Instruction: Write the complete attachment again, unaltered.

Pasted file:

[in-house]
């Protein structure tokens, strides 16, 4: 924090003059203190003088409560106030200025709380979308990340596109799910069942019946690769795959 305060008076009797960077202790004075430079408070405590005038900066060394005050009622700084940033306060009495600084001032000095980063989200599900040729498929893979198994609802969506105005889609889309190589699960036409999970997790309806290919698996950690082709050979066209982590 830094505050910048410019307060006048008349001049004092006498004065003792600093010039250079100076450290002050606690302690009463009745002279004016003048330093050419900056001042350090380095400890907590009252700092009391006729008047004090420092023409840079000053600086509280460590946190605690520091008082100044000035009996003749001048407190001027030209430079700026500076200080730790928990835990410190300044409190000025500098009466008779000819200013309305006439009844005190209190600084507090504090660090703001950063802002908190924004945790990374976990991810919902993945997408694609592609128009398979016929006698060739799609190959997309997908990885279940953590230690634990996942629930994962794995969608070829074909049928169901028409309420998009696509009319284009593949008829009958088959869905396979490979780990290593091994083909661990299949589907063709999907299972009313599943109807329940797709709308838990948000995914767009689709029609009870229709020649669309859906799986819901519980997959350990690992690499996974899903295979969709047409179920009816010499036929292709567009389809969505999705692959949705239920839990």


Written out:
[in-house]
């Protein structure tokens, strides 16, 4: 924090003059203190003088409560106030200025709380979308990340596109799910069942019946690769795959 305060008076009797960077202790004075430079408070405590005038900066060394005050009622700084940033306060009495600084001032000095980063989200599900040729498929893979198994609802969506105005889609889309190589699960036409999970997790309806290919698996950690082709050979066209982590 830094505050910048410019307060006048008349001049004092006498004065003792600093010039250079100076450290002050606690302690009463009745002279004016003048330093050419900056001042350090380095400890907590009252700092009391006729008047004090420092023409840079000053600086509280460590946190605690520091008082100044000035009996003749001048407190001027030209430079700026500076200080730790928990835990410190300044409190000025500098009466008779000819200013309305006439009844005190209190600084507090504090660090703001950063802002908190924004945790990374976990991810919902993945997408694609592609128009398979016929006698060739799609190959997309997908990885279940953590230690634990996942629930994962794995969608070829074909049928169901028409309420998009696509009319284009593949008829009958088959869905396979490979780990290593091994083909661990299949589907063709999907299972009313599943109807329940797709709308838990948000995914767009689709029609009870229709020649669309859906799986819901519980997959350990690992690499996974899903295979969709047409179920009816010499036929292709567009389809969505999705692959949705239920839990």